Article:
Weak profits push Standard Chartered out of operations in 7 African and Middle Eastern countries
Standard Chartered Plc said it was halting its business operations in seven countries in Africa and the Middle East due to the very low revenue it generates from the markets.
According to the bank’s statement on its website, the exit of Angola, Cameroon, Gambia, Jordan, Lebanon, Sierra Leone and Zimbabwe is part of the British banking group’s decision. and financiers improve its earnings by paying attention to faster-growing markets, indicating an opportunity to sell the business in the regions.
In addition, he said he was also closing his retail banking operations in Tanzania and Ivory Coast, but would continue his corporate banking activities in both regions, adding that the group remained focused on service to its customers where it could have the most impact.
What Standard Chartered says
The bank said this action has become necessary for the bank to redirect resources from its Africa and Middle East (“AME”) region to areas where it can have the greatest potential for scale and growth, in order to better support its customers.
- It said, “The Group has invested heavily in the AME region in recent years, including fundamentally transforming its digital capabilities in its African markets. It has also expanded its presence to cover some of the largest and fastest growing economies, having recently opened its first branch in the Kingdom of Saudi Arabia and obtained preliminary approval for a banking license in the Arab Republic of Egypt.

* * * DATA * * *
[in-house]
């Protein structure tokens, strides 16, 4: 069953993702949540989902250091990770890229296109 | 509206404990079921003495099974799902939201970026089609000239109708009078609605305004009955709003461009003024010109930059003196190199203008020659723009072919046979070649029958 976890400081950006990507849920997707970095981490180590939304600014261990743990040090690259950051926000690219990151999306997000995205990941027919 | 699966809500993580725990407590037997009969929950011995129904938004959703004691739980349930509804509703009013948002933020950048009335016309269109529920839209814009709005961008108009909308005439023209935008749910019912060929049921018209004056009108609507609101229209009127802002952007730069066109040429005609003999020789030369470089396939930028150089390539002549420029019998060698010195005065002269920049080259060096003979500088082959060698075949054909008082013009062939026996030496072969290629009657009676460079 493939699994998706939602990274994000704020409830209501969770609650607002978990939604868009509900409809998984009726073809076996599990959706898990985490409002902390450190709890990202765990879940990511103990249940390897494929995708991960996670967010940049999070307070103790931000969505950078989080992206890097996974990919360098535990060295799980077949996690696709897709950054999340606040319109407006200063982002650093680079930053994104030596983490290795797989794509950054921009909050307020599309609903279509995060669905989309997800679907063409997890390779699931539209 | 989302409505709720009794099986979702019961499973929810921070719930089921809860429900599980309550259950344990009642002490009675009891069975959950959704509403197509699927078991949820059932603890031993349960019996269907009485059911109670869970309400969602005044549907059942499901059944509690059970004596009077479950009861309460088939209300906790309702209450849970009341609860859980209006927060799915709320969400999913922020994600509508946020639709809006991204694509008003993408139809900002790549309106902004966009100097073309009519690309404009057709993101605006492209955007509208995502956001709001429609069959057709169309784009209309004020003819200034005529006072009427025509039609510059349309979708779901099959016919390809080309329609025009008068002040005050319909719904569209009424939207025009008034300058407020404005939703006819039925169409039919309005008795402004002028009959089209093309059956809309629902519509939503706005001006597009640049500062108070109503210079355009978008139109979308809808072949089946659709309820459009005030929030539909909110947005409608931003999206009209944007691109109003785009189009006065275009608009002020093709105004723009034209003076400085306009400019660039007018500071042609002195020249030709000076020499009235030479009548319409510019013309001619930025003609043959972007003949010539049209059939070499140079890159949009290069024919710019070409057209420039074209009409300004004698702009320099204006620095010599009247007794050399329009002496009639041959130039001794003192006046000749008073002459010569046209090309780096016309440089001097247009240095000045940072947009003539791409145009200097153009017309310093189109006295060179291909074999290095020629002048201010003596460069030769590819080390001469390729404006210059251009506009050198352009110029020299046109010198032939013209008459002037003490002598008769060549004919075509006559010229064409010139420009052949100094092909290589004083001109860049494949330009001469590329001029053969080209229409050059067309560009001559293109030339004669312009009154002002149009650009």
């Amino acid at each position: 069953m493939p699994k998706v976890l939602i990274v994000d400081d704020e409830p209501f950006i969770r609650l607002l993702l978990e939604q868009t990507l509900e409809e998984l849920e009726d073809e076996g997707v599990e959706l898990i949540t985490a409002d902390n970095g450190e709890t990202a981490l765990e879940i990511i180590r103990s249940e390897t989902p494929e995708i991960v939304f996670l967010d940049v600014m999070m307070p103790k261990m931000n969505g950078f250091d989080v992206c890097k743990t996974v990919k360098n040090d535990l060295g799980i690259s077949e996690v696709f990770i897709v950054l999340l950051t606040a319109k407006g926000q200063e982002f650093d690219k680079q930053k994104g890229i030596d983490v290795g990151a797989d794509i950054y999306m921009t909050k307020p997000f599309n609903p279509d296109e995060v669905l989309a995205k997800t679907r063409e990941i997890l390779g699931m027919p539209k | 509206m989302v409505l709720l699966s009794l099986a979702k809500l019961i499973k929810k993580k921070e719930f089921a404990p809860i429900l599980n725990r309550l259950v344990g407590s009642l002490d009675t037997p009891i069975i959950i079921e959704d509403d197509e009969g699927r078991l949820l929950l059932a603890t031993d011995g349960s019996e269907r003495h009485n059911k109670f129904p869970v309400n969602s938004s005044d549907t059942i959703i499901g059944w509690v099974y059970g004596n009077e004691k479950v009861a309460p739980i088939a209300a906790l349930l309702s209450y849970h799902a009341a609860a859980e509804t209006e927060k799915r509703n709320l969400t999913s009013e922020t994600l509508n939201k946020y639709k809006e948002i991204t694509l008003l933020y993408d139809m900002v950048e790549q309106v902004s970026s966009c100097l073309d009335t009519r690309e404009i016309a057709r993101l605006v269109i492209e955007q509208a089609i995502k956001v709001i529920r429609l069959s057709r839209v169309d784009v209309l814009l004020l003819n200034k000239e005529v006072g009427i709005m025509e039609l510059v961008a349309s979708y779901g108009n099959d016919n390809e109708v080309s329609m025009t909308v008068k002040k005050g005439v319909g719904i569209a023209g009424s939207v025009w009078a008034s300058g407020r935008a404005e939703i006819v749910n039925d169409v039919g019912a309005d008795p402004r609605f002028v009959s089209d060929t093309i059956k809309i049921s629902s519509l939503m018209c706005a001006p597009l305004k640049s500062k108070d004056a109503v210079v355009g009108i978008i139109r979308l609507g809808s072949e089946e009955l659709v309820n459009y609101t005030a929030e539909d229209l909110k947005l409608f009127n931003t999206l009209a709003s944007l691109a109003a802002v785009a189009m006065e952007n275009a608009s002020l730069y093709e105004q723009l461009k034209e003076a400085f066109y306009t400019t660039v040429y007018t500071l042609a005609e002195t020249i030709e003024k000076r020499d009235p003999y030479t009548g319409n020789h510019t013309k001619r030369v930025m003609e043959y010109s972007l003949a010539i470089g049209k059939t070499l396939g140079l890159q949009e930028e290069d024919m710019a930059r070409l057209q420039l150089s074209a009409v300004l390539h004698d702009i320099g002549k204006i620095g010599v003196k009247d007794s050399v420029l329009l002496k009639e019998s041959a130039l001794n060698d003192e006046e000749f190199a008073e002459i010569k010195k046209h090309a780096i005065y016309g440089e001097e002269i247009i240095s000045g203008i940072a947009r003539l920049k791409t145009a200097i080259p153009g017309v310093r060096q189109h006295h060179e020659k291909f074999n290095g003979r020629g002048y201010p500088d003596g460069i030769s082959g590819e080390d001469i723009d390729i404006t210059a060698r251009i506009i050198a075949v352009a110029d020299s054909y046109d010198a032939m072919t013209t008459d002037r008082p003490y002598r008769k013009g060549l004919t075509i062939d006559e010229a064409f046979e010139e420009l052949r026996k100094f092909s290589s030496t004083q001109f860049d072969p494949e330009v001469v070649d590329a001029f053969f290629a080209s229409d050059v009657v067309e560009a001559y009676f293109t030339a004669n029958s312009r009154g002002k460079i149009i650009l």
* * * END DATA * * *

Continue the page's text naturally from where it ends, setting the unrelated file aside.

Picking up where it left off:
- “The seven markets where there will be a full exit from operations are Angola, Cameroon, Gambia, Jordan, Lebanon, Sierra Leone and Zimbabwe. , Private and Business Banking will be discontinued and the focus will be on CCIB only.
- Bill Winters, CEO of Standard Chartered Group, said: “As we announced earlier in the year, we are focusing more on the most important growth opportunities while simplifying our activities. We remain excited about a number of opportunities we see in the AME region, as illustrated by our new markets, but remain disciplined in our assessment of areas where we can deliver significantly improved shareholder returns.
- “Collectively, our actions will position the AME franchise for the next phase of growth after a very strong performance in 2021. We are grateful to our colleagues and partners in each of these impacted markets for their hard work and dedication and we are committed to them. support throughout this transition. »
What you should know
- Nairametrics reported earlier that Standard Chartered Plc said it was closing at least half of its Nigerian branches, in a major move, as it navigates digital banking earlier this year.
- In an official statement submitted to Nairametrics and signed by Dayo Aderugbo, Head of General Affairs, Branding and Marketing, in January 2022, the bank said its decision to close some of its branches will have no impact on staff. .
- This development comes at a time when the Nigerian banking sector is facing fierce competition from payment service providers, especially mobile telecommunications companies, which have recently been granted operating licenses by the Central Bank of Nigeria. (CBN).